There are 2 definitions of sin in English:

sin1

Line breaks: sin
Pronunciation: /sɪn
 
/

noun

1An immoral act considered to be a transgression against divine law: a sin in the eyes of God [mass noun]: the human capacity for sin
More example sentences
  • We now live in, and scientists study, a creation damaged by human sin and divine judgment.
  • Part of the transgression of a sin is using something holy for an unholy purpose.
  • Cole fears that his supernatural abilities themselves are a sin, and Malcolm's sin is the classic sin of unbelief.
Synonyms
1.1An act regarded as a serious or regrettable fault, offence, or omission: he committed the unforgivable sin of refusing to give interviews
More example sentences
  • They are being met with indifference or active hostility because they have committed the unforgivable sin of cooperating with the Americans.
  • I am a young, ordinary person; I struggle with my life, my faults and my sins just like everyone else.
  • It's my own sin, my own fault and I just want to say I'm sorry.
Synonyms
scandal, crime, disgrace, outrage

verb (sins, sinning, sinned)

[no object] Back to top  
1Commit a sin: I sinned and brought shame down on us
More example sentences
  • Adam sinned and brought death, disease and bloodshed into the world.
  • Because we sinned and thus committed high treason against the God of creation, we don't even deserve to exist!
  • If a person sees another Jew sinning or following the wrong path, he is required to correct him and attempt to set him right.
Synonyms
commit a sin, offend against God, commit an offence, transgress, do wrong, commit a crime, break the law, misbehave, go astray, stray from the straight and narrow, go wrong, fall from grace
archaic trespass
1.1 (sin against) Offend against (God, a person, or a principle): Lord, we have sinned against you
More example sentences
  • To sin against the Holy Spirit is to sin against hope.
  • I hereby forgive everyone who offended or angered me, or sinned against me.
  • To live in this world was to live in the expectation of sinning and being sinned against.

Origin

Old English synn (noun), syngian (verb); probably related to Latin sons, sont- 'guilty'.

Phrases

(as) —— as sin

informal Having a particular undesirable quality to a high degree: as ugly as sin miserable as sin
More example sentences
  • As Marshall commonsensically observes, this whole trial balloon is beside the point, since everything points to the perp or perps being ‘guilty as sin.’
  • They look miserable as sin, but they are all wearing raincoats, and seem to be rather warmer than you.
  • And if you are ugly as sin and suddenly find yourself being chatted up by a pretty female or a handsome male, who wants specific information from you, consider seriously why you are suddenly the centre of attention.

for one's sins

humorous , chiefly British Used to suggest that a task or duty is so onerous or unpleasant that it must be a punishment: he teaches Latin for his sins
More example sentences
  • And for our sins, we tend to take with us Owd Tom, who otherwise rarely gets out of Beggarsdale since he let his son, Mid Tom, take their stock to the auction mart.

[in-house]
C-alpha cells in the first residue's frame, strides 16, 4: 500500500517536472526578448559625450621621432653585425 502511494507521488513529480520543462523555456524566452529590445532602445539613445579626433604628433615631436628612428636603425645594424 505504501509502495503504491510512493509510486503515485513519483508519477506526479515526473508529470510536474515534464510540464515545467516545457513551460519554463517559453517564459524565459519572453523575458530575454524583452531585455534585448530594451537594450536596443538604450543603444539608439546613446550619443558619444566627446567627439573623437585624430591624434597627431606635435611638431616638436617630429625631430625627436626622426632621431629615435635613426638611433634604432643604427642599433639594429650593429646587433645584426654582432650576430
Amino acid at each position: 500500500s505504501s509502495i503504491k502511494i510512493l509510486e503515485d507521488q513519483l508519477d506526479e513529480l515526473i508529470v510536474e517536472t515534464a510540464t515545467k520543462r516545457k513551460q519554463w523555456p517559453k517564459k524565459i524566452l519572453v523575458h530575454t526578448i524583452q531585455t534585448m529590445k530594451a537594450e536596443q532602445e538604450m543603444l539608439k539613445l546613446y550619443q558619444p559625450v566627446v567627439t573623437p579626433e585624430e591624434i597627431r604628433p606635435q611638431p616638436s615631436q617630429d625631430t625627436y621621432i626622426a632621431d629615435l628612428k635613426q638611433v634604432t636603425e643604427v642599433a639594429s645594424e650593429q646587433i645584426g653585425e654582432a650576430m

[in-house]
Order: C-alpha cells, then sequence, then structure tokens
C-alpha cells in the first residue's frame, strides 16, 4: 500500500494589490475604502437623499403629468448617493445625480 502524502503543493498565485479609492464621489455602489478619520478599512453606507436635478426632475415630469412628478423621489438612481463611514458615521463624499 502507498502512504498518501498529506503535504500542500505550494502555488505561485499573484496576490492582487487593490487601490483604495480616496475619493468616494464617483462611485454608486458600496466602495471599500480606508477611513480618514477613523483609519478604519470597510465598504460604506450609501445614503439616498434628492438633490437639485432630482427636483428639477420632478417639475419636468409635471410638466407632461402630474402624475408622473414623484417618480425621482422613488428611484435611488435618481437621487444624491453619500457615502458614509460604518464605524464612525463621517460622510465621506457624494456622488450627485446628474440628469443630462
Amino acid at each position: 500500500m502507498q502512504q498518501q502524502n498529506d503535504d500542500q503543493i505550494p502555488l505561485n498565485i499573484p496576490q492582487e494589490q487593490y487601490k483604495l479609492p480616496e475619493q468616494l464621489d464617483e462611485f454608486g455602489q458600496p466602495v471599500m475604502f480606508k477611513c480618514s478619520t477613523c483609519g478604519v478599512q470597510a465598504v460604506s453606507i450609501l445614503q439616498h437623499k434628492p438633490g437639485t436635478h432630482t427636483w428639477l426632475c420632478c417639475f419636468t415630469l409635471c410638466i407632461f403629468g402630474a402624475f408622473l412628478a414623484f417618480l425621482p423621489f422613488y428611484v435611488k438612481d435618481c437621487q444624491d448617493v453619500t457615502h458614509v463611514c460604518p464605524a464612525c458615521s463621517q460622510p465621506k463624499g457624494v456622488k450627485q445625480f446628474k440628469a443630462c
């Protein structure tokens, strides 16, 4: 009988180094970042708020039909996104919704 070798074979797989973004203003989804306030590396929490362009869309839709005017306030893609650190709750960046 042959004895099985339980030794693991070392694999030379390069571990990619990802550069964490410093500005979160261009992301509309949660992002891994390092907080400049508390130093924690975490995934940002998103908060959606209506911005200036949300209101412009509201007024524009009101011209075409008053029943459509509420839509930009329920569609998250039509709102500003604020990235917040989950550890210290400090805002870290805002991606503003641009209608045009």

• Andre co-wrote half the tracks, including the annoying Insania, and the cod reggae Mysterious Girl, included twice here for our sins.
  • I happened to watch for the first time the television program Home Front last week and, for my sins, it struck a chord.

like sin

informal Vehemently or forcefully: you can lie like sin to a keyboard
More example sentences
  • Picture Amneris, the slighted daughter of the Pharaohs, in Liz Taylor's inch-thick Cleopatra make-up, eyes glowing like sin, singing with a voice to move the heavens.
  • I suppose the moral of the story is that emoticons do nothing to aid the clarity of some originary emotion at the root of a comment because of the simple fact that you can lie like sin to a keyboard.

live in sin

informal , dated Live together as though married.
More example sentences
  • Back when my wife and I were college room-mates living in sin, we had a cockatiel that really, really liked her.
  • It was perhaps more of a stigma for the children that mother was living in sin than it was for the parents.
  • A great idea for anyone who, like me, is getting married but has been living in sin for years and so has a bottom drawer full of towels, bedding, frying pans and cut glass.

sin of commission

A sinful action.
More example sentences
  • As the parable implies, the fervently devout may have a harder time admitting their sins of commission and omission than the less observant.
  • War and rumors of war are matters of judgments of past failures by all, of sins of commission and omission, of what has been done and what has been left undone.
  • And should my sin of commission or omission create employment, I do not even need to be acquitted.

sin of omission

A sinful failure to perform an action: sins of omission more usually cause such problems
More example sentences
  • For secular Jews though, it is probably more meaningful to directly acknowledge political sins of omission and commission.
  • This part of the book, which overwhelms and depresses readers with the magnitude of ecclesiastical sins of omission and commission, is followed by a welcome section on rescuing and sheltering individuals and organizations.
  • After World War II, the German Protestant churches issued a statement of repentance for their sins of omission and commission during the Third Reich.

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